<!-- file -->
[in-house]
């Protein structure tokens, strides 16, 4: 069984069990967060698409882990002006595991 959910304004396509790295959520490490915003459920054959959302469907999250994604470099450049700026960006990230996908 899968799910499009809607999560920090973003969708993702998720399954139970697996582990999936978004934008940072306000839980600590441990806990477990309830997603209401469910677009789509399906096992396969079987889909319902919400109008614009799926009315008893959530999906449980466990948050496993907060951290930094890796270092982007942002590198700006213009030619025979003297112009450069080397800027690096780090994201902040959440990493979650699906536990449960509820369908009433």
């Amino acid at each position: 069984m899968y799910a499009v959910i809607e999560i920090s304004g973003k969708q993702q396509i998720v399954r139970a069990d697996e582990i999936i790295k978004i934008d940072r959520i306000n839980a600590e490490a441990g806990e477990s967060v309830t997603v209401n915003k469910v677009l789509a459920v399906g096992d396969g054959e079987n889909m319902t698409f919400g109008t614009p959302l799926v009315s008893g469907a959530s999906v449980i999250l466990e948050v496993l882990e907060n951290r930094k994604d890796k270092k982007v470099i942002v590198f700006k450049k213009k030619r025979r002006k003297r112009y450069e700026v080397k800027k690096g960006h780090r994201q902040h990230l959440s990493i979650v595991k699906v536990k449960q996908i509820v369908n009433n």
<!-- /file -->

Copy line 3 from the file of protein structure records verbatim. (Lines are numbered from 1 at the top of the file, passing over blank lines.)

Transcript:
């Amino acid at each position: 069984m899968y799910a499009v959910i809607e999560i920090s304004g973003k969708q993702q396509i998720v399954r139970a069990d697996e582990i999936i790295k978004i934008d940072r959520i306000n839980a600590e490490a441990g806990e477990s967060v309830t997603v209401n915003k469910v677009l789509a459920v399906g096992d396969g054959e079987n889909m319902t698409f919400g109008t614009p959302l799926v009315s008893g469907a959530s999906v449980i999250l466990e948050v496993l882990e907060n951290r930094k994604d890796k270092k982007v470099i942002v590198f700006k450049k213009k030619r025979r002006k003297r112009y450069e700026v080397k800027k690096g960006h780090r994201q902040h990230l959440s990493i979650v595991k699906v536990k449960q996908i509820v369908n009433n």